Omega Flight was formed to combat the steady stream of super villains entering Canada during the madness of Civil War. Made up of U.S.Agent, Sasquatch, Arachne, and Guardian, they protect Canada from such threats as Tentakill and Raptore.
The new Guardian, Michael Pointer, is having trouble controlling his powers. They seem incredibly unreliable which might have something to do with his unpredictable emotions. After the collective mutant powers of all the de-powered mutants on Earth entered him, he destroyed his home town in Alaska, killing everyone he ever knew. Now in the Guardian suit and being forced to pay for his crimes, the Canadian government is doing their best to help him through his psychological issues. USAgent, the resident jerk on the team, doesn't like the situation very much and is being kept in the dark by Agent Brown.
Well, we're back. With Arachne missing until now, there hasn't been any reason to review this story. However, this installment marks her triumphant return.
Oddly enough, not much has happened in the last few months. Things open up with Iron Man meeting USAgent in a small cave behind Niagara Falls. USAgent gives Iron Man all the info he's gathered, that is; something is up with Pointer. USAgent also asks about a few of the clowns they sent packing a short while ago. Oddly, Iron Man hesitates with his reply and as he flies away Arachne pops out with The Shroud who have been observing the whole time. They theorize that the captured villains aren't making it back to the U.S. USAgent and Arachne discuss what to do next and USAgent thinks getting closer to Pointer through Arachne's daughter might work. Thanks to his tact, the fragile trust building between them may be on unsteady ground.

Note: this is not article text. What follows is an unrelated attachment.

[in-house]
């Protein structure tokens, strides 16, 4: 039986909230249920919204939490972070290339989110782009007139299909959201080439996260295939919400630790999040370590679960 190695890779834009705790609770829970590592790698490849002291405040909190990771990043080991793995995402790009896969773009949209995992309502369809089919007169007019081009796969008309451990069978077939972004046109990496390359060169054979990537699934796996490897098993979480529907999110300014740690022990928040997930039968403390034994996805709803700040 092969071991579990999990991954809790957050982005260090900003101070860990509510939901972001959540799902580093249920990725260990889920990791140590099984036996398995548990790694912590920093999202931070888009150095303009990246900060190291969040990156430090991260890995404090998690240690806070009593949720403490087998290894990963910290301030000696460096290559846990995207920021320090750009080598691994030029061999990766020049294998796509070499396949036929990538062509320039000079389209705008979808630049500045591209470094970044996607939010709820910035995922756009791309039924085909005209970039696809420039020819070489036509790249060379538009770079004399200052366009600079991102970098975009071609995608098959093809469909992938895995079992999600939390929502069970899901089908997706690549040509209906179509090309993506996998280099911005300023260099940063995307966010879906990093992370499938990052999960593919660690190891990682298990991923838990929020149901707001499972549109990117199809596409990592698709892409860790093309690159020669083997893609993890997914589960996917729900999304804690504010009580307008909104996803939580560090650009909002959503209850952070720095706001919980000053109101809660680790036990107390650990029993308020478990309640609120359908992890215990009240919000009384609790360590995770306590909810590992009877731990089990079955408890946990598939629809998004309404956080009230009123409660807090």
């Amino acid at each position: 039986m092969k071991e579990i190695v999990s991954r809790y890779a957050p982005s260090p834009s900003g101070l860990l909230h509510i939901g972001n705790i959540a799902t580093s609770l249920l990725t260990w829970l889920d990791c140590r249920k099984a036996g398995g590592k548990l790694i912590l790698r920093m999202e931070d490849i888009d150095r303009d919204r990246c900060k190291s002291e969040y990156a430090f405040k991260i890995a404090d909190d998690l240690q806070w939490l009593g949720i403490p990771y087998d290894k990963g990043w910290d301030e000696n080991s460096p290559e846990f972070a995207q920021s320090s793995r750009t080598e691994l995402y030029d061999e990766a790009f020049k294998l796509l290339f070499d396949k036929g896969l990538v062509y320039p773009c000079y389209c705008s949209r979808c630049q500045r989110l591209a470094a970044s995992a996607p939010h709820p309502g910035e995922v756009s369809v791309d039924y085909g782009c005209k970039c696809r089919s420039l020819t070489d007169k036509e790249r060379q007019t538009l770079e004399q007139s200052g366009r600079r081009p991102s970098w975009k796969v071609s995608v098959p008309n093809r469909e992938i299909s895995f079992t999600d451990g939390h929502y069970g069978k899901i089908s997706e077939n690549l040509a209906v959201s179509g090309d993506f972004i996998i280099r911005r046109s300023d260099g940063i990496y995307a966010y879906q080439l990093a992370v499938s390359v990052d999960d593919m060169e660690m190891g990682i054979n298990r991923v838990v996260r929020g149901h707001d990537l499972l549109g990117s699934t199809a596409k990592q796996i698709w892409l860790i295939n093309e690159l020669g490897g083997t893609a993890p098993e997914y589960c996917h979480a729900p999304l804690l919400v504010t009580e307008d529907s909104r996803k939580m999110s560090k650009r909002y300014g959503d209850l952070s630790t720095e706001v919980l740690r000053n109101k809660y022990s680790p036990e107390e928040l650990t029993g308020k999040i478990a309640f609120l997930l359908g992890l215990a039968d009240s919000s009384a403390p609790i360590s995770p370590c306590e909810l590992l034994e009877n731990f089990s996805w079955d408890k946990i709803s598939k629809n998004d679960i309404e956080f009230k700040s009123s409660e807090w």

Meanwhile, Pointer talks to a psychiatrist who is casually manipulated by Agent Brown. Apparently the voices that assaulted Pointer last night have some connection to his Guardian suit. Also, Agent Brown continues to become the type of manipulative secret agent you'd expect out of Department H, not someone working for C.S.I.S.
This installment ends with Arachne's daughter knocking on Pointer's door as he screams while in the fetal position. He screams at her to leave and she walks off oddly in a trance.
As a Canadian, I'll try to put aside the obvious misunderstanding of government agencies. I'll also forgive the absence of ANY of the Canadian members of the premiere Canadian super-hero team. What I can't ignore is the fact that this story is moving far too slowly. Yes, it's an anthology delivering a large story in bite-sized pieces, but at the end of the day, it feels like a four issue mini-series being stretched out to a whole year. Considering the page count, that'd be right on the money too. The main benefit of anthologies is that they provide you with a large, satisfying amount of material. Not every story needs to be the usual twenty two pages, but these eight page installments provide little in the way of story development, and that makes it that much harder to remember what's going on, or to even care.
Now, as for the story itself. Here's what looks like is going on: the voices in Pointer's head are coming from the suit due to the people having their energy sucked out of them to power it, or power him, or some variation on that theme. Treating this like a mystery is a bit insulting. And the evil government agent angle is tiresome. Agent Brown has gone from the seemingly slow witted liaison of Omega Flight to the secretive schemer who treats them like lab rats. While I can't say I knew much about him to begin with, I'd rather he were revealed to be less of a cliché. Things can certainly change, but we're halfway through, and it's not looking good.
The only bright spot is Andrea Divito's art. It's clean and sharp and gives the characters a nice distinct look. I really wish there was more of it to look at, but considering the strength of the narrative, that may not be such a big loss.
If sales are any indication, a lack-lustre Omega Flight story was a poor choice for one of this new anthology's anchors.